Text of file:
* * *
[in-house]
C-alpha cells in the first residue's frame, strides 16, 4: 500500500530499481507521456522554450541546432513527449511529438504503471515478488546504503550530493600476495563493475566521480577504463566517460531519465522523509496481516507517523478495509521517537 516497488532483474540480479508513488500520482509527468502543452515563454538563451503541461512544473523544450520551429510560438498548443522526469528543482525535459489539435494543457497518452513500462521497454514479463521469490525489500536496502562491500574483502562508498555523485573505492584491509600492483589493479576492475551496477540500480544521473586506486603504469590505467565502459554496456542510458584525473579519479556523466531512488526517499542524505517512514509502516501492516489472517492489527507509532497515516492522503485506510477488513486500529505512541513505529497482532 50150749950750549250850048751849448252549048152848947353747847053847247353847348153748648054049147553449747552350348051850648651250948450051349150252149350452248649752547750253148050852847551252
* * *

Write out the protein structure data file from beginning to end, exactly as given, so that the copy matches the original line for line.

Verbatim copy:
[in-house]
C-alpha cells in the first residue's frame, strides 16, 4: 500500500530499481507521456522554450541546432513527449511529438504503471515478488546504503550530493600476495563493475566521480577504463566517460531519465522523509496481516507517523478495509521517537 516497488532483474540480479508513488500520482509527468502543452515563454538563451503541461512544473523544450520551429510560438498548443522526469528543482525535459489539435494543457497518452513500462521497454514479463521469490525489500536496502562491500574483502562508498555523485573505492584491509600492483589493479576492475551496477540500480544521473586506486603504469590505467565502459554496456542510458584525473579519479556523466531512488526517499542524505517512514509502516501492516489472517492489527507509532497515516492522503485506510477488513486500529505512541513505529497482532 50150749950750549250850048751849448252549048152848947353747847053847247353847348153748648054049147553449747552350348051850648651250948450051349150252149350452248649752547750253148050852847551252